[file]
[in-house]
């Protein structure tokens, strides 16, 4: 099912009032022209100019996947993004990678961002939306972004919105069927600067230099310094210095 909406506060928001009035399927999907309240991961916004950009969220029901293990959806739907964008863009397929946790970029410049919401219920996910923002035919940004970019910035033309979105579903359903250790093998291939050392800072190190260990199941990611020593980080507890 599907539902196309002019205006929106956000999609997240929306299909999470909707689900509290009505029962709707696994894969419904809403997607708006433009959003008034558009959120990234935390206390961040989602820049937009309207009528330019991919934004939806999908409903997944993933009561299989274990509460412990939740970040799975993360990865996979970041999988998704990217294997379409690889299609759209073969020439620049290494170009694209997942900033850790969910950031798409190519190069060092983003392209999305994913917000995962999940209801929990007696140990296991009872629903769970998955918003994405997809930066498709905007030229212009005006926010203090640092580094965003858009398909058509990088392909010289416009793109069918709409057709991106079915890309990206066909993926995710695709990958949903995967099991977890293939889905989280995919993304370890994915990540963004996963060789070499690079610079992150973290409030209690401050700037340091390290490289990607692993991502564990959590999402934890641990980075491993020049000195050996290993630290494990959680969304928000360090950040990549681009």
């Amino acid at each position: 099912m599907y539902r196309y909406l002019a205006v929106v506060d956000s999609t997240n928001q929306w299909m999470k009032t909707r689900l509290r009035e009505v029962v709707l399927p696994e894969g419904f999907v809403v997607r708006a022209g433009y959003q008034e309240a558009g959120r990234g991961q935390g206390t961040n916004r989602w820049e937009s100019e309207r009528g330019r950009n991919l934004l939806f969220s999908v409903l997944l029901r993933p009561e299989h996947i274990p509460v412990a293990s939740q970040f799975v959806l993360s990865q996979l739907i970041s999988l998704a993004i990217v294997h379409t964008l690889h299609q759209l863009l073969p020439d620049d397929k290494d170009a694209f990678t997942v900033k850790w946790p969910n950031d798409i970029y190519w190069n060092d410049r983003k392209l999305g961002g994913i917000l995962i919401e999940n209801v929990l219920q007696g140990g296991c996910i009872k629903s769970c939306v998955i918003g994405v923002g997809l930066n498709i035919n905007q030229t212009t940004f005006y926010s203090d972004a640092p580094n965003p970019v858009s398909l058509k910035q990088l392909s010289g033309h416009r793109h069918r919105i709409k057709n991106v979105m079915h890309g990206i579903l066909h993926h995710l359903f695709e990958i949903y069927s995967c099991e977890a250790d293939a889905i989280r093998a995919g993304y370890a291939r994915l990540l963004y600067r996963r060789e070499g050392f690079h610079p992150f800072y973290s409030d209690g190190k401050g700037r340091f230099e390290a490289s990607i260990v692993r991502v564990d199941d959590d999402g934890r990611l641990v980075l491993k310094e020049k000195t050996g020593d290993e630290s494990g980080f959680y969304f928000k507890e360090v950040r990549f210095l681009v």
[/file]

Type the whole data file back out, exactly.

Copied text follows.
[in-house]
């Protein structure tokens, strides 16, 4: 099912009032022209100019996947993004990678961002939306972004919105069927600067230099310094210095 909406506060928001009035399927999907309240991961916004950009969220029901293990959806739907964008863009397929946790970029410049919401219920996910923002035919940004970019910035033309979105579903359903250790093998291939050392800072190190260990199941990611020593980080507890 599907539902196309002019205006929106956000999609997240929306299909999470909707689900509290009505029962709707696994894969419904809403997607708006433009959003008034558009959120990234935390206390961040989602820049937009309207009528330019991919934004939806999908409903997944993933009561299989274990509460412990939740970040799975993360990865996979970041999988998704990217294997379409690889299609759209073969020439620049290494170009694209997942900033850790969910950031798409190519190069060092983003392209999305994913917000995962999940209801929990007696140990296991009872629903769970998955918003994405997809930066498709905007030229212009005006926010203090640092580094965003858009398909058509990088392909010289416009793109069918709409057709991106079915890309990206066909993926995710695709990958949903995967099991977890293939889905989280995919993304370890994915990540963004996963060789070499690079610079992150973290409030209690401050700037340091390290490289990607692993991502564990959590999402934890641990980075491993020049000195050996290993630290494990959680969304928000360090950040990549681009």
């Amino acid at each position: 099912m599907y539902r196309y909406l002019a205006v929106v506060d956000s999609t997240n928001q929306w299909m999470k009032t909707r689900l509290r009035e009505v029962v709707l399927p696994e894969g419904f999907v809403v997607r708006a022209g433009y959003q008034e309240a558009g959120r990234g991961q935390g206390t961040n916004r989602w820049e937009s100019e309207r009528g330019r950009n991919l934004l939806f969220s999908v409903l997944l029901r993933p009561e299989h996947i274990p509460v412990a293990s939740q970040f799975v959806l993360s990865q996979l739907i970041s999988l998704a993004i990217v294997h379409t964008l690889h299609q759209l863009l073969p020439d620049d397929k290494d170009a694209f990678t997942v900033k850790w946790p969910n950031d798409i970029y190519w190069n060092d410049r983003k392209l999305g961002g994913i917000l995962i919401e999940n209801v929990l219920q007696g140990g296991c996910i009872k629903s769970c939306v998955i918003g994405v923002g997809l930066n498709i035919n905007q030229t212009t940004f005006y926010s203090d972004a640092p580094n965003p970019v858009s398909l058509k910035q990088l392909s010289g033309h416009r793109h069918r919105i709409k057709n991106v979105m079915h890309g990206i579903l066909h993926h995710l359903f695709e990958i949903y069927s995967c099991e977890a250790d293939a889905i989280r093998a995919g993304y370890a291939r994915l990540l963004y600067r996963r060789e070499g050392f690079h610079p992150f800072y973290s409030d209690g190190k401050g700037r340091f230099e390290a490289s990607i260990v692993r991502v564990d199941d959590d999402g934890r990611l641990v980075l491993k310094e020049k000195t050996g020593d290993e630290s494990g980080f959680y969304f928000k507890e360090v950040r990549f210095l681009v």